There's huge growth in information from surveillance cameras. We need more people trained to enhance such digital images. Civil libertarians claim that this expansion of surveillance invades our privacy. But legally, if you're out in public, there's no expectation of privacy.
Where are the jobs and money in your field?
Mostly in civil law. Paternity cases for inheritance disputes is big–whether some guy is the real son or not, or which of the ten of them are real sons.
What lessons have you learned in forensic genetics?
The importance, and difficulty, of dealing with people. Most forensic scientists rarely have to deal with individuals involved in a crime. But I've had to. Since 1995, I've helped identify remains from mass graves. I wind up getting involved with parents, siblings, or lovers of the deceased. It's such an intense and personal thing.
I've learned that no technology provides "the answer." In 30 years. I've seen lots of breakthroughs, each hailed as the final answer to every question. None is. Each is a tool.
We train our students to think of the crime lab as a giant toolbox. We use it to figure out evidence and information on crimes.
I've seen every kind of human horror and depravation. I think nothing could be worse, but then something else arises.
Does that depress you?
On some days it depresses me a lot.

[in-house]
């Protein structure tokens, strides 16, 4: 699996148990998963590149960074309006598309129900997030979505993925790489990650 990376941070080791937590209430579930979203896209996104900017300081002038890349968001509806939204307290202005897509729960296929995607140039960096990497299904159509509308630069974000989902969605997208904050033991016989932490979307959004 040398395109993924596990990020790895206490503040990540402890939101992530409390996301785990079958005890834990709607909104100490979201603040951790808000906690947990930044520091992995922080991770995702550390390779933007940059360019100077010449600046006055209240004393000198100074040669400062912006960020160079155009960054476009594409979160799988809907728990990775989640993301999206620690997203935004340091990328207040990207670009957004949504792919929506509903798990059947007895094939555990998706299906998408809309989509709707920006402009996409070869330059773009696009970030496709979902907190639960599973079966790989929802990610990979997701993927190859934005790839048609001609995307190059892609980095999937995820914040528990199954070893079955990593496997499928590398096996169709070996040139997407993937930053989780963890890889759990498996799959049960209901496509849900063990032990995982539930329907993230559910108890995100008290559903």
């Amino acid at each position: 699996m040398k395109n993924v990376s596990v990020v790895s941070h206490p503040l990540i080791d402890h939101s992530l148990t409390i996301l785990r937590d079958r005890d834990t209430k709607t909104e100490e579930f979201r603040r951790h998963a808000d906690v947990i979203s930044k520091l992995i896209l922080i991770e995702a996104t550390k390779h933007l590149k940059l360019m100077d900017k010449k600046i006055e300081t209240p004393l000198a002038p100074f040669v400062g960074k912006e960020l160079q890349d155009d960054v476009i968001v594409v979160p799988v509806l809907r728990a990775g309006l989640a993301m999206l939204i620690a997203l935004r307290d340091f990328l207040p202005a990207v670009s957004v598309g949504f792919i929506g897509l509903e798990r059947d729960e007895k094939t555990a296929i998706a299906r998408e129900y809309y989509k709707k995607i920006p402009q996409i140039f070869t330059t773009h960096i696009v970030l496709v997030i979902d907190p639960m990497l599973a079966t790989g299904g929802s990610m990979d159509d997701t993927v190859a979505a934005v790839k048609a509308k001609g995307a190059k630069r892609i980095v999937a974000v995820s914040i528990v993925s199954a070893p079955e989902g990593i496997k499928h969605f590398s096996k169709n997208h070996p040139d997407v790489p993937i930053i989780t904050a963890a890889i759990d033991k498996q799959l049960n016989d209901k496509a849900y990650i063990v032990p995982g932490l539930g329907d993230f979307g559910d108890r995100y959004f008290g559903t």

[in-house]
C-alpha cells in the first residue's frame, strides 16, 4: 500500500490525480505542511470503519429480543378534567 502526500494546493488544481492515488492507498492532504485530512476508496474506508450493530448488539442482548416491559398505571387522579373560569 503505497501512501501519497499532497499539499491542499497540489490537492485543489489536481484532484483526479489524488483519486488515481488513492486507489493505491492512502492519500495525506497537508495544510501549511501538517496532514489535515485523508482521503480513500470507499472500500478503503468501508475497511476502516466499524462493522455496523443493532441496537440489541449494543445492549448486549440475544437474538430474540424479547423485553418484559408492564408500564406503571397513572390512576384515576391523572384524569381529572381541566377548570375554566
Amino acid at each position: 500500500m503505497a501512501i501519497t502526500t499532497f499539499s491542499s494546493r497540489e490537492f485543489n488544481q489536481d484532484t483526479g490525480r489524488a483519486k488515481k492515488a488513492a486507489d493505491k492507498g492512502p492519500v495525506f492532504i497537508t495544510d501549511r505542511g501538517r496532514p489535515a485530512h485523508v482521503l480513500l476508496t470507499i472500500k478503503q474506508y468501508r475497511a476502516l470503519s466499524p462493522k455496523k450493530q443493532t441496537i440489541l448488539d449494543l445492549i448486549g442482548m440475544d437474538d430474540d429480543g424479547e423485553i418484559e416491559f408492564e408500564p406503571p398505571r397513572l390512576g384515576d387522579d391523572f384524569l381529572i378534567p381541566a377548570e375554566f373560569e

My first death-penalty case involved "the night stalker" in California. My Atlanta lab was given evidence by an analyst I knew from the LA sheriff's lab. I worked on that material, getting out some genetic information. At that time, they had no suspect, or even a lead.
I was driving home one night wondering how I'd feel about putting somebody on death row. I concluded that my job was to test the evidence. Whether he was guilty or not is best left to the jury. Guilt and innocence are legal concepts, not those of evidence.
I've learned what a specialized, scientific, and small field this is. If some student wants to major in English, she won't get a job in forensic science. You need a solid science background.
I've learned how critical forensic science is to law enforcement. On Law & Order, they hype the roles of investigators and trial lawyers. They portray an itty-bitty role for the forensic scientist. But it's the forensic scientist who glues the case together.
A vast majority of all legal cases end with a plea bargain. That mostly happens because there's physical evidence, which we interpret. If they actually had to try every case, the system would never work.
Your lessons of life?
I have various sayings I live by:
"No good deed goes unpunished."
Another comes from Hillel, the Jewish sage: If I am not for myself, who will be for me? If I'm only for myself, what am I? If not now, when?
Then one from Theodor Herzl, the Zionist visionary: "If you will it, it is no dream."
And the final one is that for every complex problem, there's a simple solution that's wrong.
What do all these say to you?
That we should never look for simple answers for complex problems. That if you dream something and work really hard, you can realize it. And that the likelihood of having a bad outcome from being a good guy doesn't alter the fact that it's still better to be a good guy.